He is planning to cut the number of active-duty soldiers from 250,000 to 150,000 as part of a an effort to find €1bn (£840m) worth of cuts as part of the government’s €80 billion austerity programme. He is even contemplating an end to compulsory military service -- something normally seen as a fundamental principle for the CDU and CSU. Earlier in the week, the man tipped as a future chancellor, said that deep spending cuts were needed in his budget because of the federal government's dire fiscal situation. "A symbolic cutting of a few individual acquisitions will not be enough," the German defence minister said after a speech to soldiers in Hamburg. "If one looks at the current numbers there is an urgent need for a paradigm shift."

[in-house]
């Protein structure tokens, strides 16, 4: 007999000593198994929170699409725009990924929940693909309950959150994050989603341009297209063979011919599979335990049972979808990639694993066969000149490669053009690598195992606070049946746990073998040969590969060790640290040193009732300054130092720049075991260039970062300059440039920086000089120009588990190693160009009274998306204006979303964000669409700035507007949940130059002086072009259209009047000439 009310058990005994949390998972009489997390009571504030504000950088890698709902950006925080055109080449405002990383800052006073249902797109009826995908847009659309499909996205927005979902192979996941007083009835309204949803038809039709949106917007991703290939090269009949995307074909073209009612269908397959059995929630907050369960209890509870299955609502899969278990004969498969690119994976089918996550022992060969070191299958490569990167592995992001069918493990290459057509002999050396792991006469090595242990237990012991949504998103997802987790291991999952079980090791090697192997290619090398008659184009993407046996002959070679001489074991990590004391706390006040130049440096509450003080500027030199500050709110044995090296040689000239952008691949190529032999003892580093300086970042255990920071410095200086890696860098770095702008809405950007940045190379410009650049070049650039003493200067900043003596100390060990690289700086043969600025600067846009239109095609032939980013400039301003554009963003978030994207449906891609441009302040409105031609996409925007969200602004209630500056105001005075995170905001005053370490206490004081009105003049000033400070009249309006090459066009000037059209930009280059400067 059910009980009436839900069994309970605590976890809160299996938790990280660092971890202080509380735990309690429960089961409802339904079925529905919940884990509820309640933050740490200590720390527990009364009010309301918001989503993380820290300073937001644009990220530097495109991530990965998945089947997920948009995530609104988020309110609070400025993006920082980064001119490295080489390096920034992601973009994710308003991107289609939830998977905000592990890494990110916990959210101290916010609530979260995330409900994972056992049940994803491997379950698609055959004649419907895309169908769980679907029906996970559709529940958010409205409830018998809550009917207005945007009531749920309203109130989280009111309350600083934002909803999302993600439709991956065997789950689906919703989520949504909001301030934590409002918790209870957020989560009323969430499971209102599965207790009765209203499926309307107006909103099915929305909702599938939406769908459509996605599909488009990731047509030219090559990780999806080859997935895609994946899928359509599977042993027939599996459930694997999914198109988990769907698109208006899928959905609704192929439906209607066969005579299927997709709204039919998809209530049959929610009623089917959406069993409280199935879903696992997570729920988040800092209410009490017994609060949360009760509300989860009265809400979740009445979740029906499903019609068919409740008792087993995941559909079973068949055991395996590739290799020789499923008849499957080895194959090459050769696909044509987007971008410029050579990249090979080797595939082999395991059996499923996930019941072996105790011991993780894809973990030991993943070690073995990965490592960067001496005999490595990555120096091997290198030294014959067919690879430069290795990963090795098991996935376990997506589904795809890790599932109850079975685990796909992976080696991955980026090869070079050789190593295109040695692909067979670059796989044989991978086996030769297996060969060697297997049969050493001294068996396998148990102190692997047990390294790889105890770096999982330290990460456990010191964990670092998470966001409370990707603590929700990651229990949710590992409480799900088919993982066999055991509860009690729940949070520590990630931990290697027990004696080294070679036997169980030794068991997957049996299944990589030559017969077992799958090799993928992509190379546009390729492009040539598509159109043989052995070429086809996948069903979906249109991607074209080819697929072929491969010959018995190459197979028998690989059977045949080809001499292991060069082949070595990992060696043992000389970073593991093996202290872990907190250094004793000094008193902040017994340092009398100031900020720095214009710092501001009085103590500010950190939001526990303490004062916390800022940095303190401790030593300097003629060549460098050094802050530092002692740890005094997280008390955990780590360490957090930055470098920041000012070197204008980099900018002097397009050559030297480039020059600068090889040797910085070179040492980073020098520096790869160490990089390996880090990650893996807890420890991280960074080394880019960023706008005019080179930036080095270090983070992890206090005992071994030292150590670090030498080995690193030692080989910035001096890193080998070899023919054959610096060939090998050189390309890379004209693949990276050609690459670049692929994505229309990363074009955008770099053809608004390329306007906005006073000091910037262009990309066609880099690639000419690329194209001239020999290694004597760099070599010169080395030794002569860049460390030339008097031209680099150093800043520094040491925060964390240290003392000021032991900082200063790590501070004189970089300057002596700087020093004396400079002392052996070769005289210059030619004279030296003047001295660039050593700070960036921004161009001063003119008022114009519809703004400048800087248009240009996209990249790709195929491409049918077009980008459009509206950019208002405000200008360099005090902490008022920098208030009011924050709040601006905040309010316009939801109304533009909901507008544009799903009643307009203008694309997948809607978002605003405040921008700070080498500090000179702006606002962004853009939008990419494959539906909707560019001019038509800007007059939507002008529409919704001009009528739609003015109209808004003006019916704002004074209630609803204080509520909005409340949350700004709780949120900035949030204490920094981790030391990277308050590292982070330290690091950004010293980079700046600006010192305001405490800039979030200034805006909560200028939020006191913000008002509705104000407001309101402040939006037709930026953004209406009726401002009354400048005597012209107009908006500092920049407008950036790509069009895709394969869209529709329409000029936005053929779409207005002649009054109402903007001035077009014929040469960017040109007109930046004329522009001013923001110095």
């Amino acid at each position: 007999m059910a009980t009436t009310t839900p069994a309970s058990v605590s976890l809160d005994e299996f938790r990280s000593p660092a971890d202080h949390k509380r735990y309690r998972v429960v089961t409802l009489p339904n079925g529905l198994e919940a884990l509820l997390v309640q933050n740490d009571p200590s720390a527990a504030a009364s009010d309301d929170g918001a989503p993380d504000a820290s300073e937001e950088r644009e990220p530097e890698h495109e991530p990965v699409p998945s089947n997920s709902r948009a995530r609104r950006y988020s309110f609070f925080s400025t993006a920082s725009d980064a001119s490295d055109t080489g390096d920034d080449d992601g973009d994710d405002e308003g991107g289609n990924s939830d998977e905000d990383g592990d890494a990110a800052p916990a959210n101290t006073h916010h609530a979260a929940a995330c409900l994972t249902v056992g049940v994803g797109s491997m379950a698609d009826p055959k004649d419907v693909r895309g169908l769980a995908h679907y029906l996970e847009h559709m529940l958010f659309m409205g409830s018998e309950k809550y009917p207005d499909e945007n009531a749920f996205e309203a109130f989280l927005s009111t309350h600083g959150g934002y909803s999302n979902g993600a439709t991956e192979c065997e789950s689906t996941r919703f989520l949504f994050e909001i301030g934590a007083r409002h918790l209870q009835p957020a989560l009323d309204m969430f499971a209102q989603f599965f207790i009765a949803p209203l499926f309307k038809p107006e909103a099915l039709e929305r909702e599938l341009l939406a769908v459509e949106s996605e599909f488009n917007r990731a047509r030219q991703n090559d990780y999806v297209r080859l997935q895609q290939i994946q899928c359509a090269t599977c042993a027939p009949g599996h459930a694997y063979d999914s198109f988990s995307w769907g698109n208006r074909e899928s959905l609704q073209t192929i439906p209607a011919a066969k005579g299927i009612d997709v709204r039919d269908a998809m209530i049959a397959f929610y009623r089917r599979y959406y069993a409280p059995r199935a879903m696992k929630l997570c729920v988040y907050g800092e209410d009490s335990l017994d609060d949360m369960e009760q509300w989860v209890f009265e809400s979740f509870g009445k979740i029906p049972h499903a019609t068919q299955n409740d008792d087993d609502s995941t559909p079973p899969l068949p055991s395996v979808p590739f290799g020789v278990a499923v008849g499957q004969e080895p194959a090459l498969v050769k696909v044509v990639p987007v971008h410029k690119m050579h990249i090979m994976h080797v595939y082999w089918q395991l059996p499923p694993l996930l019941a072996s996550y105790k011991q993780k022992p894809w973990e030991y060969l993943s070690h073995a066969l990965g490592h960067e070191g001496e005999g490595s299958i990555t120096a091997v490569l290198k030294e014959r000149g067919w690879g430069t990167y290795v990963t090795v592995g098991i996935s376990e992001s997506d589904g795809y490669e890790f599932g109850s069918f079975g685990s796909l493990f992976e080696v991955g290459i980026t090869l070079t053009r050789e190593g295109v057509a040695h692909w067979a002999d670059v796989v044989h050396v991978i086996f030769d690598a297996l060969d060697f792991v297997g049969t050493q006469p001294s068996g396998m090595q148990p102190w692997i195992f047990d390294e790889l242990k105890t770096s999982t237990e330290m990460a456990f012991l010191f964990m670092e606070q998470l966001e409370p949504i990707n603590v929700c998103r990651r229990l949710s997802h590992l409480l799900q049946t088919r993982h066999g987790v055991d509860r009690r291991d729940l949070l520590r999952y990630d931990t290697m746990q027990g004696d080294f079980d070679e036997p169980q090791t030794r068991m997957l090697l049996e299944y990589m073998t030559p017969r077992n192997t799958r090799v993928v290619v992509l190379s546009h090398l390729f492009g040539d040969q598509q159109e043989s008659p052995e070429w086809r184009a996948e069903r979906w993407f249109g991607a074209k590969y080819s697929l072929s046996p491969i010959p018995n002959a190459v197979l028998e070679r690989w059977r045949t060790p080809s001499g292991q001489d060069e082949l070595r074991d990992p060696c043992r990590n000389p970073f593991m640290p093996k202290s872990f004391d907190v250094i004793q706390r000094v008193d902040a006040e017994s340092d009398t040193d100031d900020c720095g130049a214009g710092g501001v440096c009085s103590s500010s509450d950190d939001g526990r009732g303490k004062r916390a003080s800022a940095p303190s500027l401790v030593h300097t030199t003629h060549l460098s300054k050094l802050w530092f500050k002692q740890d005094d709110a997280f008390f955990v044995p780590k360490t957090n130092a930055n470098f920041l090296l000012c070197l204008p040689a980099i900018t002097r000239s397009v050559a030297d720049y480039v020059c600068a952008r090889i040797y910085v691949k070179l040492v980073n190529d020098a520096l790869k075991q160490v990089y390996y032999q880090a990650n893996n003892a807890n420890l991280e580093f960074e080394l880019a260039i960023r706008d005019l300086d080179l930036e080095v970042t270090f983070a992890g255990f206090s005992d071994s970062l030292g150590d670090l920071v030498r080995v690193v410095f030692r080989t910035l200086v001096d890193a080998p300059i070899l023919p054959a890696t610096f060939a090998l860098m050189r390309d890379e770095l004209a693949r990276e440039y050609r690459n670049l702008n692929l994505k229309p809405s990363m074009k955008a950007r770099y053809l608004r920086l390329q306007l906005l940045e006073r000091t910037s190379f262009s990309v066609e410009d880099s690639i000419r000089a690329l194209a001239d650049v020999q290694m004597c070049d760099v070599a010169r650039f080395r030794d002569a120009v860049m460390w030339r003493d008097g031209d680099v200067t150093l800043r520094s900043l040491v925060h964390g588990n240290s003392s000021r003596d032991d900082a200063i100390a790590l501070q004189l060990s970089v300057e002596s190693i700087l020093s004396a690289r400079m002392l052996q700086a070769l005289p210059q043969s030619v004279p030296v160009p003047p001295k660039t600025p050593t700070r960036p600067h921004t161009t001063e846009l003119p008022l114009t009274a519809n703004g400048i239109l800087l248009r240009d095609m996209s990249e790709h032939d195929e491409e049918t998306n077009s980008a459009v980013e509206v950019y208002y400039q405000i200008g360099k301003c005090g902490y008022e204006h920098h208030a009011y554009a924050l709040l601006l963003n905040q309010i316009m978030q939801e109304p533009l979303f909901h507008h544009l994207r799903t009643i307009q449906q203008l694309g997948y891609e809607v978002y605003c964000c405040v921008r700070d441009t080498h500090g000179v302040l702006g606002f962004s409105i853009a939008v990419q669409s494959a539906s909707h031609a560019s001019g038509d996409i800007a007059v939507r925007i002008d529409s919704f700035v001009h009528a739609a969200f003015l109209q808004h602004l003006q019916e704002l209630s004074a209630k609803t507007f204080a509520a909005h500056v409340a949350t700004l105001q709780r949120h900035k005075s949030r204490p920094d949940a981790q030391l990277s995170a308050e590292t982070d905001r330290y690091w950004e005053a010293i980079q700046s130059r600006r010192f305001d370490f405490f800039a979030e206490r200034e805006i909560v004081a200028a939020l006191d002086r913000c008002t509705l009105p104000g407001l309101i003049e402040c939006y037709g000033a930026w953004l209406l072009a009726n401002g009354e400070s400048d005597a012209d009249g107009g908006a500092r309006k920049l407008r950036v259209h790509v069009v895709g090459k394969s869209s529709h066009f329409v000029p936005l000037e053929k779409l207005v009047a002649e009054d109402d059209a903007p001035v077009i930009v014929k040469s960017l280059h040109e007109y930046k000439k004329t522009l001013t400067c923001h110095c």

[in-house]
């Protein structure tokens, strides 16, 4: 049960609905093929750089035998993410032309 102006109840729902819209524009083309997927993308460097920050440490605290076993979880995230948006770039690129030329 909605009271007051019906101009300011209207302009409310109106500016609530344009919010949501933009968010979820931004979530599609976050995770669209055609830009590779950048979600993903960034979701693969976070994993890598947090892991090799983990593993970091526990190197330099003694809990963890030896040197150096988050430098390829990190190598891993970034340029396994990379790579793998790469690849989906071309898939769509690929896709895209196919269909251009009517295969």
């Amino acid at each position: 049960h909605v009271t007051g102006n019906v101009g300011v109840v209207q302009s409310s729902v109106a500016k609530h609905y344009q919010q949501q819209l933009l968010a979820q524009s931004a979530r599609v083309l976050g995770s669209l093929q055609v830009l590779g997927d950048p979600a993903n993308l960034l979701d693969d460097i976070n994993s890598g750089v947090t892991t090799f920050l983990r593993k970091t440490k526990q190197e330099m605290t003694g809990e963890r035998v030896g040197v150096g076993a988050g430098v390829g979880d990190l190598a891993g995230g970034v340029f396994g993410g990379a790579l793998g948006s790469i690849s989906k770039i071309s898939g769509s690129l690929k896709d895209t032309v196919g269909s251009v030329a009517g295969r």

True, Germany’s military cannot be compared to the British army. One goes to war, the other shuns even the word “krieg”. The German president had to resign a week ago when he stated the obvious – that Germany’s safety and prosperity is related to its willingness to be a security provider, not a security free-rider. Nor was Germany’s spending on defence particularly high in the first place; its defence spending – 1.32 percent of GDP -- is the second lowest among the G8 countries.
But money spent has never been a good measure of Germany’s – or Europe’s – defence capabilities. Duplication within the continent’s defence industry (5 ground-to-air missile programmes, 3 combat aircraft programmes, 6 attack submarine programmes, and more than 20 armoured vehicle programmes) has led to a massive waste of resources and inflated prices - making companies vulnerable to takeovers from US rivals. Germany has for a long time spent its money on inefficient, stationary forces. Deficit-induced reform could do the German military well by focusing on usable capabilities, not nice-to-have programmes. And in this, there may be lessons to learn for the British defence secretary.